Hosni Mubarak

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File:Obama Netanyahu and Mubarak.jpg
Sept. 1, 2010, during the Middle East negotiations; The Oval Office.

Hosni Mubarak was the longtime president of Egypt from 1981-2011, and the fourth man to hold the office. He assumed office in October 1981 after the assassination of Anwar Sadat and maintained the peace with Israel established under his predecessor at the Camp David Accords. The Muslim terrorist organization CAIR actively lobbied against Mubarak.[1]

Mubarak has been criticized for his persecution of the Coptic Church, and for his government's twenty nine year state of emergency, which allows him to imprison and hold his political opponents indefinitely without trial and cancel elections. During the presidency of George W. Bush, Secretary of State Condoleeza Rice called for the state of emergency to be lifted and the Mubarak regime to commit itself to democracy.

Since Barack Obama has become president, the United States has been less willing to criticize Egypt's lack of democracy.

2011 Protests

In January 25, 2011, protests began against Mubarak's rule. Liberals claim that Mohammed ElBaradei, one of the protest leaders, is a moderate, but many experts fear that the rebellion aims to install Sharia law and a government opposed to Israel and the United States. Although the Brotherhood's terrorist military wing, al-Gama'a al-Islamiyya, took part in the protests, U.S. Secretary of State Hillary Clinton gave speeches supporting the protests. [2]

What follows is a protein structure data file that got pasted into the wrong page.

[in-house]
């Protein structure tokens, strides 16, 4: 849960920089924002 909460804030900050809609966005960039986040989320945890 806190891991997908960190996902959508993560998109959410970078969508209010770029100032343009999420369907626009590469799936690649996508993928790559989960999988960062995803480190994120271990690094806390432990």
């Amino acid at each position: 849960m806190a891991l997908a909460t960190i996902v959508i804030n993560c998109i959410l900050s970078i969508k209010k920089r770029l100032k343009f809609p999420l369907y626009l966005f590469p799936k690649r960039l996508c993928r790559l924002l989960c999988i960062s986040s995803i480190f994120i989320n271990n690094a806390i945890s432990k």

George Soros' International Crisis Group and Barack Obama may have had a hand in the beginning of the protests. Obama's unwillingness to support a U.S. ally, the Mubarak's government, may show that in private Obama supports the radical Islamist protestors. In fact, Obama and Soros may even be attempting to install pro-Iran Muslim regimes in the Middle East and destabilize Israel, "[ceding] the power of the Judaeo-Christian west to Islamic tyrants."[3]

The ICG, which also supports dialogue with the terrorist organization Hamas, in 2008 urged Mubarak to allow the radicals in the Muslim Brotherhood to establish a political party. [4] Clearly, it is likely that Soros' goal is to legitimize radical Islam and make it the main political force in the Middle East, destabilizing the region and removing Western influence.Template:Cite

On February 10, 2011, the protesters succeeded in toppling Mubarak. Egypt is now ruled by the Muslim Brotherhood.

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